China’s Announcement A Game Changer for Elephant Conservation
China has announced a ban on ivory trade and all processing activities by the end of 2017. This sparks hope among conservationist groups that it could stem the tide of mass killing of elephants.
The Chinese government announced the commitment to end the ivory trade on Friday.
China’s plan to end the ivory trade will be carried out over the course of the year. The plan includes mandatory closure of legal ivory processing factories and business to close by March 31.
Aside from that, the plan entails regulation of legal ivory collection, strengthening enforcement and education and “vigorously” pushing for a transformation of the ivory carving industry.
China has the biggest ivory market in the world. Estimates suggest 70% of the world’s trade ends up in the Asian country. Ivory products are seen as a status symbol by a majority of the Chinese people.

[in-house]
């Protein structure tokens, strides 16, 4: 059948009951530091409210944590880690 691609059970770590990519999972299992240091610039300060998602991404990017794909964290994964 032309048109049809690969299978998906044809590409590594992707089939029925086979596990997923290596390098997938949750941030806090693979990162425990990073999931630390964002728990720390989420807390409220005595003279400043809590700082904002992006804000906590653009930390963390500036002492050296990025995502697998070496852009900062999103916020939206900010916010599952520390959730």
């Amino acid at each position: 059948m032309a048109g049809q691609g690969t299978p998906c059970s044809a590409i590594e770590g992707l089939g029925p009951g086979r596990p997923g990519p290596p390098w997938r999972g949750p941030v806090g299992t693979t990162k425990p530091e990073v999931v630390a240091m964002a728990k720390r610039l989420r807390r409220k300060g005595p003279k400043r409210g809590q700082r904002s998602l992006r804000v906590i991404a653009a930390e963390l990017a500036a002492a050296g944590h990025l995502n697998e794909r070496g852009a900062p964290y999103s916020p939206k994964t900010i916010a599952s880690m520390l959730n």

Hailed by WWF and WildAid
China’s commitment to end the ivory trade with a timetable attached to it has garnered approval from conservationist groups including World Wildlife Fund (WWF) and WildAid.
Carter Roberts, the president and CEO of WWF, said,”China’s announcement is a game changer for elephant conservation. The large-scale trade of ivory now faces its twilight years, and the future is brighter for wild elephants.”
In addition, WildAid CEO Peter Knights said in a written statement, “China’s exit from the ivory trade is the greatest single step that could be taken to cut poaching for elephants.”
The Worrying Status of Africa’s Elephants
Scientists believe Africa may have held as many as 20 million elephants before the European colonization. But through the years, things were not good for Africa’s savannah elephants.
In the seven years between 2007 and 2014, the elephant population decreased by 30%, or 144,000 animals.
As of July, Africa’s savannah is now home to only 352,271 elephants, according to the Great Elephant Census.
The decreasing number of elephants is blamed on illegal poaching due to rising demand of ivory. Sadly, China is home to the world’s largest ivory market. In fact, the rising demand of ivory in China has led to the death of 100,000 elephants between 2011-2014.
The Great Elephant Census showed high rates of poaching in several southern African countries that were previously reported to be safe havens, like Botswana, Zambia and Mozambique.